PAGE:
|Young Donald Trump |
I don't know when he took on the ego that he still posses, but his ego began to form sometime in his formative years, during childhood — most likely around the age of five or six — as it does for us all. Around that time, little Donny Trump was wounded emotionally, perhaps even physically, and it caused him to put on the thick suit of ego armor that we've been witnessing for decades now.
Somewhere along the line, he heard the message: "It's not OK to be vulnerable or to trust anyone else."* Maybe he learned that directly from his very successful, real estate tycoon father. Or maybe he heard that message in his own mind when he experienced a slight or betrayal by an older sibling or playmate. It doesn't matter what happened, what matters is that the sweet, innocent child that was Donald Trump could not reconcile the reality of a situation with his idea of how his life should be and he suffered — just as we all suffer when reality and our ideals don't mesh. This is what it means to be human. And we must go through this "wounding" in order to continue our natural trajectory of growth and maturity.
No, I don't know Donald Trump, but because of his public personae — intimidating, authoritative, commanding, etc. — I can deduce a bit about his personality before he was wounded, before he became the tyrannical 3 a.m. Tweeter.
Before he experienced his wounding, Donald Trump was vulnerable giver. As a young child, he gave out of joy and without any sense of manipulation. He had a great need to be loved. He was the child who offered you a taste of his ice cream cone or proudly gave you his best crayon drawing. He might have tried to cheer up his mother when she was sad or tired or lonely. He might have tried to help his older brother or sisters, or to defend his younger brother. Indeed, he wanted to be valued and loved for this service. Perhaps it was because he did not receive this validation as a child that his ego came to the fore.**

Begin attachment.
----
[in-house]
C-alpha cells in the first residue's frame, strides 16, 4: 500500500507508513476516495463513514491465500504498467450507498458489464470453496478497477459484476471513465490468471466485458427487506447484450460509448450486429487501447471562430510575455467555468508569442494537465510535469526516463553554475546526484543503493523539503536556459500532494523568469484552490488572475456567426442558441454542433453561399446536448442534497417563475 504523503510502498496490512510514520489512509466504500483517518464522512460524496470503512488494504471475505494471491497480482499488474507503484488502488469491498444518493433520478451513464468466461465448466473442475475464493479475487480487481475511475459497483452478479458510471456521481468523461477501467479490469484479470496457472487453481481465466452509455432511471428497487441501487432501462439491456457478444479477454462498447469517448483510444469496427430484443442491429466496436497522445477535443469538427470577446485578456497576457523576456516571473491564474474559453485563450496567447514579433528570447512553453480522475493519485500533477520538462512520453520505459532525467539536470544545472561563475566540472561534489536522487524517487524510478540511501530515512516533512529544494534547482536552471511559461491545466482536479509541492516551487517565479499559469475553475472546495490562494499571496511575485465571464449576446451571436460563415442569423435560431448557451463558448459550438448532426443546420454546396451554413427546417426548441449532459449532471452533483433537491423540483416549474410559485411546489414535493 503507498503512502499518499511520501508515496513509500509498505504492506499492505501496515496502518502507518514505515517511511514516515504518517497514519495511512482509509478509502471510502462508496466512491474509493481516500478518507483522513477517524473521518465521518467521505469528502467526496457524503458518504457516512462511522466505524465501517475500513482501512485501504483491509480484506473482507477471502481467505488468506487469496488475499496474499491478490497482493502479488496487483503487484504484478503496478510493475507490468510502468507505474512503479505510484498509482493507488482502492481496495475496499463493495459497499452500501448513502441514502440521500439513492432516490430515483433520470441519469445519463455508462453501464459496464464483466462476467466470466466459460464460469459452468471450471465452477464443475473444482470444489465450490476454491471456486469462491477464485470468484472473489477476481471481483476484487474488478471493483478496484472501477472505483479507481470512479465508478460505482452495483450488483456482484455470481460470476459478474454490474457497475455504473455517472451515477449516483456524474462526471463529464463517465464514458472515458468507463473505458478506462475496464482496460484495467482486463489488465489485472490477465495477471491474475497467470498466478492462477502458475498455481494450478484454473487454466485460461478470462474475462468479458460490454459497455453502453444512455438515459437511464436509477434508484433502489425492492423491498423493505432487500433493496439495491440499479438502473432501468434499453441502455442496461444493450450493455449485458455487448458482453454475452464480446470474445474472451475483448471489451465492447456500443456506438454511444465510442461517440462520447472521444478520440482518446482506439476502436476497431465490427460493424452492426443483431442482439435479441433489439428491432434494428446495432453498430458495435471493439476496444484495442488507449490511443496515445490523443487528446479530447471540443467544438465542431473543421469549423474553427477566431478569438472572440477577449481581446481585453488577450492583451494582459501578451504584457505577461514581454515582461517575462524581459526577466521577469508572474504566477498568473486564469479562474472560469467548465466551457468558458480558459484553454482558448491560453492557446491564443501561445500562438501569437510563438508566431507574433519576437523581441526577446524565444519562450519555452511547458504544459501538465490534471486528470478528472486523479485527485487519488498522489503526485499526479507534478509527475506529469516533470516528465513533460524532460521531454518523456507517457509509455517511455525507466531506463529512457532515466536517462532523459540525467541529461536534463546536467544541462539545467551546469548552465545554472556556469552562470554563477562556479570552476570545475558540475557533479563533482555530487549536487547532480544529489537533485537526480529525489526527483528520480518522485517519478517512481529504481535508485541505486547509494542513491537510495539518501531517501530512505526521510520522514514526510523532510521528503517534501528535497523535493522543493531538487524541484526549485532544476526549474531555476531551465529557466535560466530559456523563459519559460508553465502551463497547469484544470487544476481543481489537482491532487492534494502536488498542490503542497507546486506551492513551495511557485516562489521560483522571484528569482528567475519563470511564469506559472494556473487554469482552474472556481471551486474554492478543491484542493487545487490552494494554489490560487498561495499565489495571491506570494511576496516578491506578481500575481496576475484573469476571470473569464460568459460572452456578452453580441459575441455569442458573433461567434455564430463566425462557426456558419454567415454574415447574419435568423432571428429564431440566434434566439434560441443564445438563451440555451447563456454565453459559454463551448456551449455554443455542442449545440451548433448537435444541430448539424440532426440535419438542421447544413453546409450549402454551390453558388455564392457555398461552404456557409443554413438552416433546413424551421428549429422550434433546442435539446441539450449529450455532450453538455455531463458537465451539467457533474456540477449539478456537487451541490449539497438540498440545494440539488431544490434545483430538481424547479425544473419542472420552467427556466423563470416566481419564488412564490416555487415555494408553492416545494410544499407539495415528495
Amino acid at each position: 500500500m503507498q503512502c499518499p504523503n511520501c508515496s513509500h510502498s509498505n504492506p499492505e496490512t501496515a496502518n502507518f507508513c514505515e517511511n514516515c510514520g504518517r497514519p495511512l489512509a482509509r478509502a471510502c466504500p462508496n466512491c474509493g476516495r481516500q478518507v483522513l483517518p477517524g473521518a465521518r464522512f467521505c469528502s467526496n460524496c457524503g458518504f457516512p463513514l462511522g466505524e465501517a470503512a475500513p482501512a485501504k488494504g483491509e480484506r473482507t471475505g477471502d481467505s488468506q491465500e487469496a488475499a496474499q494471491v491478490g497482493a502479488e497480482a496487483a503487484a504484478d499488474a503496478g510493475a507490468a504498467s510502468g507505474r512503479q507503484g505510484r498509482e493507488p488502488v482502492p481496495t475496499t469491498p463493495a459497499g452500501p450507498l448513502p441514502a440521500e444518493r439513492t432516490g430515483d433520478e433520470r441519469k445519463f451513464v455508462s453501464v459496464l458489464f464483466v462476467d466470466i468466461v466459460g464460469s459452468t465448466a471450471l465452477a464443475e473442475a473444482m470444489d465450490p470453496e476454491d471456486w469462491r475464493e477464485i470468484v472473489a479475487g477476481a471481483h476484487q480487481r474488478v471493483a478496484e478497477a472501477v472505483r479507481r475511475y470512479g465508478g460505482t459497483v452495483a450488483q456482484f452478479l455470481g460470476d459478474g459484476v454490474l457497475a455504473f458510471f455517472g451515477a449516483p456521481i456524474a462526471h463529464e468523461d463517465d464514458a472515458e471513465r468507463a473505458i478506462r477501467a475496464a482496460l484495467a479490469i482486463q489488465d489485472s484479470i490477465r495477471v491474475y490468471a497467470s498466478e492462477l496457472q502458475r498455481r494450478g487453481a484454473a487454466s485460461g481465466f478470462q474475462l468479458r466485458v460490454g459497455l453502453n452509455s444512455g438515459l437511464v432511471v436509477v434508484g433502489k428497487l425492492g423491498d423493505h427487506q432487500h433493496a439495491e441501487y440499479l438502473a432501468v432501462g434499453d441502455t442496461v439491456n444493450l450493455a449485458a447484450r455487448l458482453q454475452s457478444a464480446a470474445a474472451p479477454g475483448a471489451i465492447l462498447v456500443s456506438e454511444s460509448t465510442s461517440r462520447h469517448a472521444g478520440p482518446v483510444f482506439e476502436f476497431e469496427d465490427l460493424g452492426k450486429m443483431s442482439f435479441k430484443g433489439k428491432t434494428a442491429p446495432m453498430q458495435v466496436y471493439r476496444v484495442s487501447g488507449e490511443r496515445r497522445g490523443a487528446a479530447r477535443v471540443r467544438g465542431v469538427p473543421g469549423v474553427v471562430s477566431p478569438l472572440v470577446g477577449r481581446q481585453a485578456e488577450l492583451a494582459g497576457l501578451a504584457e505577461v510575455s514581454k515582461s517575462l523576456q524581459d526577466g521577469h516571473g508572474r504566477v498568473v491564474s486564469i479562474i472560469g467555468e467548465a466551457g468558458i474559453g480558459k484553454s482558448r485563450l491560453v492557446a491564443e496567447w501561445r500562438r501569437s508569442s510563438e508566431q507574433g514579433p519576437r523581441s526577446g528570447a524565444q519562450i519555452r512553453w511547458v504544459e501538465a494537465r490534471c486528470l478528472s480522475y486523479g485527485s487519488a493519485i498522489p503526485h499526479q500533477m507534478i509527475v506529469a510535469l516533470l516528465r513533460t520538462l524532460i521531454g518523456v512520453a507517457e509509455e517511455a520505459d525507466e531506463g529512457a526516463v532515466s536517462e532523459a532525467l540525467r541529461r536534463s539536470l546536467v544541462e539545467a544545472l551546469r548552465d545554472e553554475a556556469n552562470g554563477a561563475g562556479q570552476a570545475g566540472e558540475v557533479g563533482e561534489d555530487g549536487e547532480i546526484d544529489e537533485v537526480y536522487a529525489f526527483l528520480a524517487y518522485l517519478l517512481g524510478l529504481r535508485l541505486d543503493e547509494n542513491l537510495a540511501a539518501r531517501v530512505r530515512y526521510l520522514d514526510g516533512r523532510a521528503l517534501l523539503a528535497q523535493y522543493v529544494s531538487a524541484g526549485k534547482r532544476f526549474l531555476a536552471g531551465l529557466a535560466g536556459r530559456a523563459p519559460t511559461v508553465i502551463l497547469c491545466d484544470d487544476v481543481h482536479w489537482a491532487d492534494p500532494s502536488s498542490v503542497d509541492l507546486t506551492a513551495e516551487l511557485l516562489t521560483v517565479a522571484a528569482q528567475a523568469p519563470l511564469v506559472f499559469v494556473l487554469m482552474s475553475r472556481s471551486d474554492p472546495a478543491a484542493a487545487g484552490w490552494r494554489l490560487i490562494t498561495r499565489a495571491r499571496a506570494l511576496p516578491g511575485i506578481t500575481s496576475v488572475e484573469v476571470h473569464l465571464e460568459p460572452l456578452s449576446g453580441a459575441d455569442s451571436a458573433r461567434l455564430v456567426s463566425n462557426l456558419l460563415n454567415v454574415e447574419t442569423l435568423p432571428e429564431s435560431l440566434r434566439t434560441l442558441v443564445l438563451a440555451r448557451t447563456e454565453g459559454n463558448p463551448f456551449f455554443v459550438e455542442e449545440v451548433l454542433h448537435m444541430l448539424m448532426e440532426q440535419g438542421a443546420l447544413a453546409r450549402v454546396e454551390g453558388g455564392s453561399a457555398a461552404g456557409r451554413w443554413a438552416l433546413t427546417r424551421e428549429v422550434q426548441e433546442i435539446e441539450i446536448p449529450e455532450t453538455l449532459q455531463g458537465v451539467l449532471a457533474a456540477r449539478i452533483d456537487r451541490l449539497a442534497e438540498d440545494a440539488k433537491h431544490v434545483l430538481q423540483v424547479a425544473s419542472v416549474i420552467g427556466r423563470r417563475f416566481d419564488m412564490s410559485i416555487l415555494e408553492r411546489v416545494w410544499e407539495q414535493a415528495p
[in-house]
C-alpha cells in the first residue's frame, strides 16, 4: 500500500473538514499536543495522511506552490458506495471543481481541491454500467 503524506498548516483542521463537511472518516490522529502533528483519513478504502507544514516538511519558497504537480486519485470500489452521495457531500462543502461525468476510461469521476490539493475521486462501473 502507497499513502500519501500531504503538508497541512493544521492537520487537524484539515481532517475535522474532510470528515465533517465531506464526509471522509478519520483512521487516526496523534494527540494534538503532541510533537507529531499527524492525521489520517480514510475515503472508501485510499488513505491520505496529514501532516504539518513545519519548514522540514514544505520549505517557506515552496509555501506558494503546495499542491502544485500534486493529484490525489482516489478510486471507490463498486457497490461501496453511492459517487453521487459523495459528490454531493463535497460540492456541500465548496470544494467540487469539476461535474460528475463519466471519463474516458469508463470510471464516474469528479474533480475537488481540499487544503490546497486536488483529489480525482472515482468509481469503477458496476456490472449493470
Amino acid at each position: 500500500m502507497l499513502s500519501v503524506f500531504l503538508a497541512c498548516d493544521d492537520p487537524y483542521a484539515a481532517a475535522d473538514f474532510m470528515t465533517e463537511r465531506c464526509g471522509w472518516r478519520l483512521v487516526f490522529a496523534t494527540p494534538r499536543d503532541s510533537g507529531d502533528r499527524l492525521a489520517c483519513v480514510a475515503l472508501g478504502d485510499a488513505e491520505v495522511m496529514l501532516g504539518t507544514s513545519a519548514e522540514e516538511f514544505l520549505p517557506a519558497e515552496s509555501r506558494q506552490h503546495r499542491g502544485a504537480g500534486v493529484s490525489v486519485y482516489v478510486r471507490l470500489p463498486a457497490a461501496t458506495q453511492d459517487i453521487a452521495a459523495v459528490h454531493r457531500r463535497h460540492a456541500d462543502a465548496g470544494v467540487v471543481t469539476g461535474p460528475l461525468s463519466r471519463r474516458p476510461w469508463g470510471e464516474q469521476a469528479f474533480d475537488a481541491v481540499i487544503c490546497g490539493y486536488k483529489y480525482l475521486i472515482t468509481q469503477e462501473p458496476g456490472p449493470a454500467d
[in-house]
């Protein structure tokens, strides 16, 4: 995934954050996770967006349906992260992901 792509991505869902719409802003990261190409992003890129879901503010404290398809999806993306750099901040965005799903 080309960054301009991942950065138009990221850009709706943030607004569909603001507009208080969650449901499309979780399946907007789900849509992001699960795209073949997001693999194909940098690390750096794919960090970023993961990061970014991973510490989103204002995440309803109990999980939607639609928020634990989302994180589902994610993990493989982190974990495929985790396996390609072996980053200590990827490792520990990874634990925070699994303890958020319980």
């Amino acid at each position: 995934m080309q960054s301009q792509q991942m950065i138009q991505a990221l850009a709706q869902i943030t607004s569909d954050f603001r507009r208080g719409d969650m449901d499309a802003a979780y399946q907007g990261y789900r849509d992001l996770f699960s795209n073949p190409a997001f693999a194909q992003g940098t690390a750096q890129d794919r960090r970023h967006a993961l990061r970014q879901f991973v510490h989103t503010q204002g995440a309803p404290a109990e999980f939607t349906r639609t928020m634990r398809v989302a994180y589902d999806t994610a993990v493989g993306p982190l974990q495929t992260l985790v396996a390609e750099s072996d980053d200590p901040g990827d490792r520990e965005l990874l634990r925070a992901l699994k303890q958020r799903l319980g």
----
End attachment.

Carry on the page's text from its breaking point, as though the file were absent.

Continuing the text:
Whatever happened to him along the way, his ego formed and is still raging against the injustice that occurred so very long ago. It's sad, really, because he is not aware of how his ego impacts those around him. I honestly believe that Trump's greatest problem is that he is unconscious and from my experience, people who remain unconscious of their own egoic nature tend to continue to rail against reality — and suffer
I think all those fact-checkers at NPR would concur. Trump is in a deep state of denial. And the more his fellow Republicans denounce him, the worse he will become because those cancelled endorsements only serve to validate his long-held internal message, "You can't trust anyone."
That's why he's a loose cannon. He refuses to allow anyone to "control" him, even his campaign managers. He is so afraid of being controlled or harmed that he will lash out at everyone around him. So Trump's rants are not filled with strength, but with fear.
In his mind, Trump is trying to defend America. He sincerely wants America to be great; and he wants to defend his country against all threats — perceived and real. But along the way, he has forgotten how to take care of anyone — especially himself. He has lost all compassion — the very gift he was given at birth.
So while roasting Donald Trump for all his ridiculous antics is fun, it is also fanning the flames of his egoic self — which is just going to make things worse. Indeed, what Trump really needs is a large dose of compassion. I'm not sure he will ever find compassion for himself, but that would go a long way to healing his long-held wounds. I'm not saying he should be President. I'm not saying that we should ignore the hideous things he's said. I'm just saying that we should see him for who he really is: A wounded child with nowhere to turn.
* From The Wisdom of the Enneagram by Don Riso and Russ Hudson
** From Becoming Conscious: The Enneagram's Forgotten Passageway, by Joseph B. Howell, Ph.D., Chapter 12, "The Soul Child."